Tom Wilson
January 1, 2001

Step By Step

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Not even remotely a street piece, the all-new Blue Thunder small-block head is designed for engines that are serious about moving air. Anything less than 350 ci needs a less aggressive head, while at the other end of the scale, 425ci or even larger small-blocks are no problem for the new Blue Thunders. The bigger and nastier the engine, the more benefit these heads will be. They are best suited for engines above 450 horses, but will support all the way up to 1,700. So, they are really ideal for today’s full-boogie Pro 5.0 and Outlaw engines.
Buyers can choose from two exhaust ports, one at standard 4V-Cleveland height and a 0.750-inch taller version, which is Yates height, much more popular and shown here in our photo subject head. Both use a staggered bolt pattern and easily port to their potential. Expect 200 to 220 cfm from the low port and 270 cfm from the high Yates port out of the box. Fully massaged, the all-out Yates port has returned more than 295 cfm to date. All ports boast a generous 0.400-inch wall thickness for porting freedom.
Got airflow? Given a quick cleanup with a sanding roll, the Blue Thunder intake ports flow up to 360 cfm at 28 inches of water using a 2.20-inch valve. More extensive pro porting can get these passages higher than 400 cfm says Coast, and the evidence to date suggests even 395 cfm is within reach of moderate porting jobs way up there at 0.800-inch lift. Both Ford Racing Performance Parts and Edelbrock make manifolds to fit this head and keep up with the voracious air demand.
As with the exhaust ports, the Blue Thunder head is offered with two different-sized combustion chambers: 50 and 70 cc. On a 408-inch Windsor with flat-top pistons, the larger chamber yields 11.8:1 compression or a hair higher, while on the same short-block, the small chamber heads are good for 13:1. Coast can help CNC-up a set of pistons for anyone wanting to fiddle with the compression, including the 15:1 crowd. As for those uncut valve seats, that’s how they come from Blue Thunder so customers can fit whatever valves they want.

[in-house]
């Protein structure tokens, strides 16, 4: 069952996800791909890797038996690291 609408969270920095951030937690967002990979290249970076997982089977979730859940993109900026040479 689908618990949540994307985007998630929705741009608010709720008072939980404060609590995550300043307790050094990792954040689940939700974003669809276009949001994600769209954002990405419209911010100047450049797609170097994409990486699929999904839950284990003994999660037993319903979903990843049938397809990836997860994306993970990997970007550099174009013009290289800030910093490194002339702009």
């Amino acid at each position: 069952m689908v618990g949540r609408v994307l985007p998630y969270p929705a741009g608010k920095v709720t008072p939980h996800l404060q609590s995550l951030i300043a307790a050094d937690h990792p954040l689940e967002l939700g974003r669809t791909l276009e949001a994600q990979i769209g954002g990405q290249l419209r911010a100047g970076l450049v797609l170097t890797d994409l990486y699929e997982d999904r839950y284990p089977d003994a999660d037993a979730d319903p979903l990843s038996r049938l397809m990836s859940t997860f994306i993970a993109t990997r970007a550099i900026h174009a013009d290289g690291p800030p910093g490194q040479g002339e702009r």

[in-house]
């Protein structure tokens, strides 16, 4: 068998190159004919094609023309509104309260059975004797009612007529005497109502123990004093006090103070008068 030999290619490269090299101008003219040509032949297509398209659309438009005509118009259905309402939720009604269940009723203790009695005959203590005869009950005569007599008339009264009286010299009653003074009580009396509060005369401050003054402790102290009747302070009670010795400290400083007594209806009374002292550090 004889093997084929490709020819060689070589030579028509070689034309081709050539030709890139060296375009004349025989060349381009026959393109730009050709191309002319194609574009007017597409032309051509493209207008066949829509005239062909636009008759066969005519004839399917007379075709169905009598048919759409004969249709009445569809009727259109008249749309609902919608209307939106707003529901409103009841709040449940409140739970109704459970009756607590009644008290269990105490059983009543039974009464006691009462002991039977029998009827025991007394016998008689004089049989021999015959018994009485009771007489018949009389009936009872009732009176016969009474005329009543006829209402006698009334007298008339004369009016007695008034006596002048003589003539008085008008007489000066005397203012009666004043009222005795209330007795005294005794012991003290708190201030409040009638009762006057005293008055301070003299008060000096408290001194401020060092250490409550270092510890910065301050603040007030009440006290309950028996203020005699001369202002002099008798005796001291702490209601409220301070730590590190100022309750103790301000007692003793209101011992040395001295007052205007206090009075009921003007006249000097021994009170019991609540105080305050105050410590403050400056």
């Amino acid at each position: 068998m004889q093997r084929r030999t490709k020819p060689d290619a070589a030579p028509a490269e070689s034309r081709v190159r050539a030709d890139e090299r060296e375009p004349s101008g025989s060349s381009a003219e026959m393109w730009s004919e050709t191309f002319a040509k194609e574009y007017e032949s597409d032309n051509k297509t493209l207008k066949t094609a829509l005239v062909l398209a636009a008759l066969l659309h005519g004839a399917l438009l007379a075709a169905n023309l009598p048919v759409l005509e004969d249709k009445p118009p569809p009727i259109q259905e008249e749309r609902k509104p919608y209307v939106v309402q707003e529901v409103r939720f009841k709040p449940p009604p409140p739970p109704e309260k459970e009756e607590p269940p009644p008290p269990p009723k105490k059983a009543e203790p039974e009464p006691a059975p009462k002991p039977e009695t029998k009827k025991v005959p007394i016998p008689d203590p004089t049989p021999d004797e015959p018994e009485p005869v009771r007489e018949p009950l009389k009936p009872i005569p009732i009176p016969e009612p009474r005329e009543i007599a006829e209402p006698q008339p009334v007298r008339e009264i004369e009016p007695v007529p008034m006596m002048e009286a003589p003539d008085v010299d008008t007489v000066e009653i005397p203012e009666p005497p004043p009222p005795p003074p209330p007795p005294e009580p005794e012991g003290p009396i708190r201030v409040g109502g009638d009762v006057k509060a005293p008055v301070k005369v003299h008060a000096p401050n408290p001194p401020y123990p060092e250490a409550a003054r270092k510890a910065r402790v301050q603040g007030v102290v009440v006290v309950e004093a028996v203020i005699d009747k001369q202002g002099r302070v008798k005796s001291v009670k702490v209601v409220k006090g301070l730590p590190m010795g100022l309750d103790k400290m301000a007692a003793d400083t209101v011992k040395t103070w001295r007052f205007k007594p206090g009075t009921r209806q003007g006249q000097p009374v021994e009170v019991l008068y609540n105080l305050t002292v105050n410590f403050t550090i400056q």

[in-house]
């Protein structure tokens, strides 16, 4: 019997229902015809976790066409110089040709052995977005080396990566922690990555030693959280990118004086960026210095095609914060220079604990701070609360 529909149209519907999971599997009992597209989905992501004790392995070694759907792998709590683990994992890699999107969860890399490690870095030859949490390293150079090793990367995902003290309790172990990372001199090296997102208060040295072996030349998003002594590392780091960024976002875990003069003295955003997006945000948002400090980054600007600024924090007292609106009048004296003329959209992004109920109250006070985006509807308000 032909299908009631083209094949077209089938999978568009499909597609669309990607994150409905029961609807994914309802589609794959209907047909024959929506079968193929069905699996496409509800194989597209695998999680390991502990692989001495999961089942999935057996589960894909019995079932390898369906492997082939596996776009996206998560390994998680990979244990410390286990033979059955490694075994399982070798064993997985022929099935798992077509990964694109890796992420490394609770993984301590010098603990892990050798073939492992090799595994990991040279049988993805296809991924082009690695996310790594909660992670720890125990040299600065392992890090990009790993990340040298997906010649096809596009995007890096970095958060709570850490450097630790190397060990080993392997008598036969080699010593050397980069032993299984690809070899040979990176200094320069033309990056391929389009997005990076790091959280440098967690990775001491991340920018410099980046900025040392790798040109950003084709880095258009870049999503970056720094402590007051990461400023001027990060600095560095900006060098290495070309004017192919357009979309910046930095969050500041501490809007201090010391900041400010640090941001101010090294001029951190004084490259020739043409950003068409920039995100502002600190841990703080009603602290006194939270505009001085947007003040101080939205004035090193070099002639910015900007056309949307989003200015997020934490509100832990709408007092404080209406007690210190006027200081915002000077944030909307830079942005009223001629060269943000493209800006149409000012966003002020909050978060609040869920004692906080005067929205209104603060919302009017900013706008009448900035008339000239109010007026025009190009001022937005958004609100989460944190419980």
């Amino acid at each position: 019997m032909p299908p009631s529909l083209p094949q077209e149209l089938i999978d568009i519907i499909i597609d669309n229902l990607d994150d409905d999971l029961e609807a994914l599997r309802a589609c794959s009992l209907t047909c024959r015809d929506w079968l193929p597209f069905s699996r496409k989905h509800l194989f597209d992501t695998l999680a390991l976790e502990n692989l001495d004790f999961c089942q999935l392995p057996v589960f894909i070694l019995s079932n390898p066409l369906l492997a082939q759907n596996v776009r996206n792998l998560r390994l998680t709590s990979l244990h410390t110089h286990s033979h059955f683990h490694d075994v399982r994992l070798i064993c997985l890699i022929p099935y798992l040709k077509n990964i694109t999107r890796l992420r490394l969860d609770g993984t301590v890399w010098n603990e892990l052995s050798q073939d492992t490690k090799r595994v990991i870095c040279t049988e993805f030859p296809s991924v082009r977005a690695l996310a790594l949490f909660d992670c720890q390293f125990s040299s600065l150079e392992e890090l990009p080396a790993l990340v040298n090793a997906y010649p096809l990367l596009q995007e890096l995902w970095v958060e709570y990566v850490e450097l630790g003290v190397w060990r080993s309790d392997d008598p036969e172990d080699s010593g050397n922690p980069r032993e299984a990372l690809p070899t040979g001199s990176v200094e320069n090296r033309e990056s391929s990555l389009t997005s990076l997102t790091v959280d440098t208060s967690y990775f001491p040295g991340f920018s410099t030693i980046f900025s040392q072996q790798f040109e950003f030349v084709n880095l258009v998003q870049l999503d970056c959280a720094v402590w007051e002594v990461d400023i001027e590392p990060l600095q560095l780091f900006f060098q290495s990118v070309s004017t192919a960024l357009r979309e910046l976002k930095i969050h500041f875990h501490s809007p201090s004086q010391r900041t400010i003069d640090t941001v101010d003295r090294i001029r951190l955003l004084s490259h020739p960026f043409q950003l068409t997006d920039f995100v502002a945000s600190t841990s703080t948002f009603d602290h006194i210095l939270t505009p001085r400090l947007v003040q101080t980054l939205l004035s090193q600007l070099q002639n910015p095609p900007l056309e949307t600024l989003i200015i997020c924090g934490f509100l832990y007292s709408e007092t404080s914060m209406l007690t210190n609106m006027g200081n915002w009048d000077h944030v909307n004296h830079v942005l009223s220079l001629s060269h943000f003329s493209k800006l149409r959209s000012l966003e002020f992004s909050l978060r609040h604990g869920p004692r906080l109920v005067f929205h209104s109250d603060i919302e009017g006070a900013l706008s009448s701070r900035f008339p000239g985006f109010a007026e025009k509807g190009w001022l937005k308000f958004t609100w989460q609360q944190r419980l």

Blue Thunder products are always well-made, feature-filled, and detailed to the nines. Steel washers are required on aluminum heads, for example, so Blue Thunder builds them right into the head. And that small pipe plug on the left—that’s an injection port half drilled and tapped. It makes setting the head up for alcohol something that can be done using a carefully handled hand drill.
Because the new Blue Thunder race casting will barely run at street-rpm levels, it doesn’t waste any time pretending it is a street head. As the photo shows, there is no exhaust-heat crossover, and there is no air-injection passage (Thermactor) either.
This logo isn’t well known in Mustang racing circles yet, but let’s see if that doesn’t change soon.
We asked Coast High Performance to show us the hardware typically packaged with the always-bare Blue Thunder heads. The query resulted in this representative pile of titanium and coiled spring steel. Both the retainers and valves are ti; the springs are duals with dampers. The intake valves should measure at least 2.125 inches, says Coast, and the bore size should be around 4.125 to 4.155 inches to avoid valve shrouding.
Corner-cutting just isn’t done at Blue Thunder, so the valve guides are premium bronze, and every threaded hole except the sparkplug’s is fitted with steel inserts. The rocker pad area is generous as well, so the valvetrain and stud girdles have good, strong foundations off which to work. Finally, Blue Thunder also offers a porter’s special version of this head. It is the same casting with tons of material left in the ports, and the spring seats are not cut as deeply to allow more radical raising of the port roofs.

For such hard-running hardware, Blue Thunder parts are something of a well-kept secret. Art Francis, who simply is Blue Thunder, seems to like it that way, knowing that growing a business into the major leagues is probably more hassle than it's worth. But that hasn't stopped him from turning out some spectacular Ford parts. Should you ask around, you'll find Blue Thunder 460 cylinder heads are known to put the hurt on just about anything they cross, and now small-block Fords are about to learn just how hot a Blue Thunder zap really is.

Because Blue Thunder works only through its dealers, we went to Coast High Performance to snap our first look at these awesome castings. Coast retails these heads for $1,799.99 a pair, bare, but can fix you up with anything you need in the way of valvetrain, small parts, intake manifolds, and headers, as well as pistons with domes to match the somewhat unique Blue Thunder chambers if tall compression is desired. At that price it's easy to get excited about a cylinder head Coast's George Klass describes as "the most killer head of all time."

Horse Sense:
A man of principles, Art Francis does things right, all the way down to the packaging. Anyone who's brought forth a set of Blue Thunder cylinder heads from their cardboard shipping cocoons will tell you about the 20 minutes it took and the number of tools they used. Art Francis just smiles and tells you about how many heads he's had damaged in shipping: zero.